I am a third-year medical student joining this well-established group on what will be not only my first mission trip with this team but also my first trip to Guatemala.  I am both excited and intimidated to be working with these fine people.  I have traveled extensively in South America, and I expect that Guatemala will be similar in some ways.  I have very little experience in urology or pediatrics, but I am looking forward to what I hope will become a rewarding challenge.

Welcome to Guatemala: The Clinic

We landed on a short tarmac with brakes on full and were surprised that customs simply waved us through with our trunks once we mentioned our work.  It had not been so easy in previous years to get into the country with all of the instruments and medicines in tow.  This year, we were fortunate enough to arrive just after two other members of our group who paved the way with customs for us.  They were able to stop the investigation of materials just before the officials opened sterilized instruments.  While all this was going on, another customs official sat back at the desk singing and playing guitar.  Our hostess, Maria Jose, met us with a brilliant smile and we were off to the hotel to rest up for a day of clinic.  Welcome to Guatemala.

Fortunately, Maria Jose knew to ask for rooms away from the pounding music of the nightclubs across the street.  So we were bright-eyed and bushy-tailed as we hopped into the van after a quick café con leche and some platanos fritos.  We stepped into the clinic to find a lobby packed full of concerned, hopeful parents and young, timid patients.  The children ranged in age from weeks to 18 years old and had a variety of complaints from mild to severe.  Each of our two surgeons took an exam room and a translator and began to see patients.  More than 50 children hoping that urologic surgery might be the answer to their problems had been notified to come to the clinic that day.  One after another, we examined their fistulas, hypospadias, stomas, and ureteral reflux.  Then the family would leave the room with a red card designating them for surgery, a yellow card indicating a medical treatment, or a blue card referring them back to clinic.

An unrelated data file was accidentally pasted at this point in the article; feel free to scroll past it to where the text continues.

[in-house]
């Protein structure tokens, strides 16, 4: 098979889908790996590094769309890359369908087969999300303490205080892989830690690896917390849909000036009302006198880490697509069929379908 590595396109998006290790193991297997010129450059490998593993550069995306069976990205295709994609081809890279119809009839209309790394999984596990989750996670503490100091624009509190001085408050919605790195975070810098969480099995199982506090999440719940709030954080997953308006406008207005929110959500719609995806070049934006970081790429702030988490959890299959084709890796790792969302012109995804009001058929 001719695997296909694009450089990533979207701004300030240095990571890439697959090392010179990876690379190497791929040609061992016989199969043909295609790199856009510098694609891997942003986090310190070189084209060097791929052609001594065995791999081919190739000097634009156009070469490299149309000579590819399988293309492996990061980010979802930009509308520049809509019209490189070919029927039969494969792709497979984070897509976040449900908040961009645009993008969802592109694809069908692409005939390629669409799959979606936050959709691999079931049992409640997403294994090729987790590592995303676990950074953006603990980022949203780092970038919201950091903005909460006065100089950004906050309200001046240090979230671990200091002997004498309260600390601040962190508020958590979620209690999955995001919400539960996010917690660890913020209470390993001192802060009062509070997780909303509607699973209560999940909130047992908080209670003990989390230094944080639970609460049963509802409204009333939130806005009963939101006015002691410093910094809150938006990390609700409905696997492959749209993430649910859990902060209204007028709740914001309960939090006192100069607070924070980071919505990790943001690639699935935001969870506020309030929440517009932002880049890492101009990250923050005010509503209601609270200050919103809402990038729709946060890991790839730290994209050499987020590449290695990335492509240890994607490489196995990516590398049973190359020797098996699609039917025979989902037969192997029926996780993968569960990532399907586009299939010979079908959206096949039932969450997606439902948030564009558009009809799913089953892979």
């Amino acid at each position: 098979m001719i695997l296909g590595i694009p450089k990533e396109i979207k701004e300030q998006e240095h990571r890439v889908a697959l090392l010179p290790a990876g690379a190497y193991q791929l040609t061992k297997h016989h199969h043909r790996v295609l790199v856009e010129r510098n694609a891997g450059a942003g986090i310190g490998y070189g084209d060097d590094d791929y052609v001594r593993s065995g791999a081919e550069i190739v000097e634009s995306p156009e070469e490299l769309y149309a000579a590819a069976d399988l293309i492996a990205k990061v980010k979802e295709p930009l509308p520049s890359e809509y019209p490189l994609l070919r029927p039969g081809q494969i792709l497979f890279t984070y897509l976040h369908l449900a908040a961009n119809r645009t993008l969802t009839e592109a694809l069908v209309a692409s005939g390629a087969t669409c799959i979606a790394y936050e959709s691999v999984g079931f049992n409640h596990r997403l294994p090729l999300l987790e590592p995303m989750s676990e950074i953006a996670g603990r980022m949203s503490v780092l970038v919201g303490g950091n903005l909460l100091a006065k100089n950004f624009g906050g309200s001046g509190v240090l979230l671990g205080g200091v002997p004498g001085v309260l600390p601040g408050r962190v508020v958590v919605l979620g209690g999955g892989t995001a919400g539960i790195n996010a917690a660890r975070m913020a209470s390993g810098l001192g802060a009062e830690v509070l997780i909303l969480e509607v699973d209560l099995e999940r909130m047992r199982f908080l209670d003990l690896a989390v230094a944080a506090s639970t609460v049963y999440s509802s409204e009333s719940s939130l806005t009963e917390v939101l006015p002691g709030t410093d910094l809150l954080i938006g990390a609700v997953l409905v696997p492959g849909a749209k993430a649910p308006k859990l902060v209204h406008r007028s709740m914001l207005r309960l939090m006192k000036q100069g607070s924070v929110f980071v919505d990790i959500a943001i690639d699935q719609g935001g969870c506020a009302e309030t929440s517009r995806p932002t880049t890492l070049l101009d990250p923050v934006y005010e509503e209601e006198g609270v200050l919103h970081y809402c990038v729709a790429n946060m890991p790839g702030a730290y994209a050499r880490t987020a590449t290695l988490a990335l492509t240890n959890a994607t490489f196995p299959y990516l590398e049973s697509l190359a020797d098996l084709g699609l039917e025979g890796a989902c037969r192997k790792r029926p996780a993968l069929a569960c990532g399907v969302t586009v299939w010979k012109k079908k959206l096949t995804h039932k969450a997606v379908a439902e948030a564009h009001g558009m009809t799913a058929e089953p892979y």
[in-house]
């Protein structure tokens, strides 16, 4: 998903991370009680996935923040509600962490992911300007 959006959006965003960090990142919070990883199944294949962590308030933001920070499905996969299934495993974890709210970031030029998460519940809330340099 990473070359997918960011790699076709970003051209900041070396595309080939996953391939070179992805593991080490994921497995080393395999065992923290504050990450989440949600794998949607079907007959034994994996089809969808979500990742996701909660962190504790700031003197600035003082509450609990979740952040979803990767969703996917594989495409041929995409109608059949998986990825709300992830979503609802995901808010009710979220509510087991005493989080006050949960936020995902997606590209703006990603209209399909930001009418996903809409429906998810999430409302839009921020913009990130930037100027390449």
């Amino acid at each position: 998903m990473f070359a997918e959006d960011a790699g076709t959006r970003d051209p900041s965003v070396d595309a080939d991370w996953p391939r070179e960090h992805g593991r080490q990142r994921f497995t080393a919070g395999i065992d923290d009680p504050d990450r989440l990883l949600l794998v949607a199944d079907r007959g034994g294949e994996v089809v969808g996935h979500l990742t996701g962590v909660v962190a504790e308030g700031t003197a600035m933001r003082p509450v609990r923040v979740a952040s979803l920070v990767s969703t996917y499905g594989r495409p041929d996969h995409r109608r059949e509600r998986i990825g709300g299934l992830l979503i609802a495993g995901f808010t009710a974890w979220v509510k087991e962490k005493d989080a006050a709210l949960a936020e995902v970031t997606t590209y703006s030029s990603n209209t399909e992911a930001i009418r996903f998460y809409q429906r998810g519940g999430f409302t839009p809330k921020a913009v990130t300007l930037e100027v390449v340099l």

At midday, the lobby was still packed, and it seemed we would never be able to see everyone in one day.  It dawned on me sometime late in our long day of consults how mature these kids were.  Some had been waiting patiently on Mom’s lap for almost 12 hours without whining or pouting, not to mention the time it might have taken for them to get here.  The ever-present sense of entitlement, so common at home in the U.S., was completely lacking in this room full of Guatemalan families.  In the end, we couldn’t help all of them, but we made plans to help more than half of those who came for consults with surgeries planned in the upcoming week.

Doctora Andrea Cruz, one of our gracious hostesses, spent the day with us making sure things went as smoothly as possible.  Once everyone had been evaluated,  Dr. Bartkowski and Dr. Ross retired upstairs with their residents to put thought into the week’s surgery schedule.  What could they accomplish each day?  Did they bring the necessary equipment for all the cases?  Would there be time to followup after complicated cases?  Once the surgery appointments were made and distributed to the waiting families, we dragged ourselves back to the hotel to recuperate. 

Dinner at Kakao was fabulous.  I had coconut chicken in mango sauce and tres leches to die for.  The best part of the evening, however, was the dinner conversation which centered on religion and spirituality, jokes, and old stories.  All in all, it was a wonderful opportunity to know these people and to come to know old friends better.  The remainder of the team arrived on the late flight; now our group is 18 strong.

The Hospitalito

Sunday morning, our troop of 18 set off to set up the operating rooms at the hospitalito.  The hospital was a two story building with cartoon characters freshly painted all over the walls.  The lobby, two examining rooms, and the administrative offices were on the first floor.  A ramp led to the second floor, where we found four nursing rooms with four children’s beds in each, a small post-op recovery area, and three little operating rooms.

We hauled boxes of stored materials up to the second floor ORs, unpacked them, created makeshift shelves, organized medications, and then stocked sutures and gloves.  It was quite a while before it began to look like we could care for any patients.  Only the scrub techs and nurses were able to recognize all of the equipment and put it in its correct place, so I wasn’t able to contribute much more than physical labor.  I did, however, manage to help out a bit by alphabetizing our pharmacy shelf.  Fortunately, some members of our group had both creative minds and electrical skills that enabled them to rig up lights and revitalize old equipment found in the storeroom.

We finished setting up in the early afternoon and had some time to experience a bit of Guatemala City before dinner.  So, we spent a relaxing afternoon at the artesania market admiring local crafts and mentally preparing ourselves for the week ahead.

The Operating Room